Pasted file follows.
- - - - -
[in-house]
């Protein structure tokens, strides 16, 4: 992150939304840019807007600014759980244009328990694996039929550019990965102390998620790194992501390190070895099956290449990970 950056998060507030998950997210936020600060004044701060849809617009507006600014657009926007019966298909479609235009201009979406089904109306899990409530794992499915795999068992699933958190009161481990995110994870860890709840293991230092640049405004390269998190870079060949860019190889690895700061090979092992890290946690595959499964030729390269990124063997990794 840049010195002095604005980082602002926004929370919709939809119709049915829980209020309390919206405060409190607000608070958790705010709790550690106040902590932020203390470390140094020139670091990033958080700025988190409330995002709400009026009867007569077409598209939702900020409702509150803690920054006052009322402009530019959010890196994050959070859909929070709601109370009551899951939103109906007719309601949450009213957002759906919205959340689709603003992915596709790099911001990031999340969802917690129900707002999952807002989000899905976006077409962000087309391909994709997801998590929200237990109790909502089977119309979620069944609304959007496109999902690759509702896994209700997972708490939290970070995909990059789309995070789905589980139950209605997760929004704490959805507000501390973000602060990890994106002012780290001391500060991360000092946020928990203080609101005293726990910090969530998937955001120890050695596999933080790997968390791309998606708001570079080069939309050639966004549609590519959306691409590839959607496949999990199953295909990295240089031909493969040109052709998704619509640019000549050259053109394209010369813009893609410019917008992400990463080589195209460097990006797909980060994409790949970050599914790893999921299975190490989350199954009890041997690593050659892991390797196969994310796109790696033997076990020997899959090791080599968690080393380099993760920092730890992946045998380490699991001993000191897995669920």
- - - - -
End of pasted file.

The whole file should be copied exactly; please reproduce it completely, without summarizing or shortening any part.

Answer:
[in-house]
């Protein structure tokens, strides 16, 4: 992150939304840019807007600014759980244009328990694996039929550019990965102390998620790194992501390190070895099956290449990970 950056998060507030998950997210936020600060004044701060849809617009507006600014657009926007019966298909479609235009201009979406089904109306899990409530794992499915795999068992699933958190009161481990995110994870860890709840293991230092640049405004390269998190870079060949860019190889690895700061090979092992890290946690595959499964030729390269990124063997990794 840049010195002095604005980082602002926004929370919709939809119709049915829980209020309390919206405060409190607000608070958790705010709790550690106040902590932020203390470390140094020139670091990033958080700025988190409330995002709400009026009867007569077409598209939702900020409702509150803690920054006052009322402009530019959010890196994050959070859909929070709601109370009551899951939103109906007719309601949450009213957002759906919205959340689709603003992915596709790099911001990031999340969802917690129900707002999952807002989000899905976006077409962000087309391909994709997801998590929200237990109790909502089977119309979620069944609304959007496109999902690759509702896994209700997972708490939290970070995909990059789309995070789905589980139950209605997760929004704490959805507000501390973000602060990890994106002012780290001391500060991360000092946020928990203080609101005293726990910090969530998937955001120890050695596999933080790997968390791309998606708001570079080069939309050639966004549609590519959306691409590839959607496949999990199953295909990295240089031909493969040109052709998704619509640019000549050259053109394209010369813009893609410019917008992400990463080589195209460097990006797909980060994409790949970050599914790893999921299975190490989350199954009890041997690593050659892991390797196969994310796109790696033997076990020997899959090791080599968690080393380099993760920092730890992946045998380490699991001993000191897995669920």